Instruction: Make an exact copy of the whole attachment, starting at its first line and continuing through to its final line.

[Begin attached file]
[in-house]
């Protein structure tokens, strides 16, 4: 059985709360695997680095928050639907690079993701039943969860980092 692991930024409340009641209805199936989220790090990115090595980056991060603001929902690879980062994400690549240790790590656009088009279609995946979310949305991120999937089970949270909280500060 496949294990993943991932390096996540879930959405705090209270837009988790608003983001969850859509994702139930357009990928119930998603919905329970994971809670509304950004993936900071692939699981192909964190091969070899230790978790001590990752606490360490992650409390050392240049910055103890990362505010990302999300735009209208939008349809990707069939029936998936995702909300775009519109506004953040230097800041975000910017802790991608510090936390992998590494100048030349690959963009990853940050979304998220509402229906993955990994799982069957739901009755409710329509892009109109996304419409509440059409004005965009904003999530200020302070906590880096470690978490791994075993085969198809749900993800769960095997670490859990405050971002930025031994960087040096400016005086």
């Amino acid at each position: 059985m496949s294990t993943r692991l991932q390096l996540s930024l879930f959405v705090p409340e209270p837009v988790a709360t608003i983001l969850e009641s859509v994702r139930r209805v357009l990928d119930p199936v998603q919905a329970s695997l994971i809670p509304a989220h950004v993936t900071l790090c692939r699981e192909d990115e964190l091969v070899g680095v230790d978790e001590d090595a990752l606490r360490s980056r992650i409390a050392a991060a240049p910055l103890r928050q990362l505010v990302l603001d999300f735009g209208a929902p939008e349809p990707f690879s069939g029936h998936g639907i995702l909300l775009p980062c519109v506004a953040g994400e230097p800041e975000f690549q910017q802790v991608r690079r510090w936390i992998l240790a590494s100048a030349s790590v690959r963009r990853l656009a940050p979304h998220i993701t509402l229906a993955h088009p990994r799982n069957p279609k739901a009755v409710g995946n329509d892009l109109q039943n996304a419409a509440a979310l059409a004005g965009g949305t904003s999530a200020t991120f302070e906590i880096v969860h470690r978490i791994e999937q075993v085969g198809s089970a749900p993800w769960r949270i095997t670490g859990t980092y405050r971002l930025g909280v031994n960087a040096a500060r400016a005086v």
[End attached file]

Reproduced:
[in-house]
């Protein structure tokens, strides 16, 4: 059985709360695997680095928050639907690079993701039943969860980092 692991930024409340009641209805199936989220790090990115090595980056991060603001929902690879980062994400690549240790790590656009088009279609995946979310949305991120999937089970949270909280500060 496949294990993943991932390096996540879930959405705090209270837009988790608003983001969850859509994702139930357009990928119930998603919905329970994971809670509304950004993936900071692939699981192909964190091969070899230790978790001590990752606490360490992650409390050392240049910055103890990362505010990302999300735009209208939008349809990707069939029936998936995702909300775009519109506004953040230097800041975000910017802790991608510090936390992998590494100048030349690959963009990853940050979304998220509402229906993955990994799982069957739901009755409710329509892009109109996304419409509440059409004005965009904003999530200020302070906590880096470690978490791994075993085969198809749900993800769960095997670490859990405050971002930025031994960087040096400016005086």
């Amino acid at each position: 059985m496949s294990t993943r692991l991932q390096l996540s930024l879930f959405v705090p409340e209270p837009v988790a709360t608003i983001l969850e009641s859509v994702r139930r209805v357009l990928d119930p199936v998603q919905a329970s695997l994971i809670p509304a989220h950004v993936t900071l790090c692939r699981e192909d990115e964190l091969v070899g680095v230790d978790e001590d090595a990752l606490r360490s980056r992650i409390a050392a991060a240049p910055l103890r928050q990362l505010v990302l603001d999300f735009g209208a929902p939008e349809p990707f690879s069939g029936h998936g639907i995702l909300l775009p980062c519109v506004a953040g994400e230097p800041e975000f690549q910017q802790v991608r690079r510090w936390i992998l240790a590494s100048a030349s790590v690959r963009r990853l656009a940050p979304h998220i993701t509402l229906a993955h088009p990994r799982n069957p279609k739901a009755v409710g995946n329509d892009l109109q039943n996304a419409a509440a979310l059409a004005g965009g949305t904003s999530a200020t991120f302070e906590i880096v969860h470690r978490i791994e999937q075993v085969g198809s089970a749900p993800w769960r949270i095997t670490g859990t980092y405050r971002l930025g909280v031994n960087a040096a500060r400016a005086v």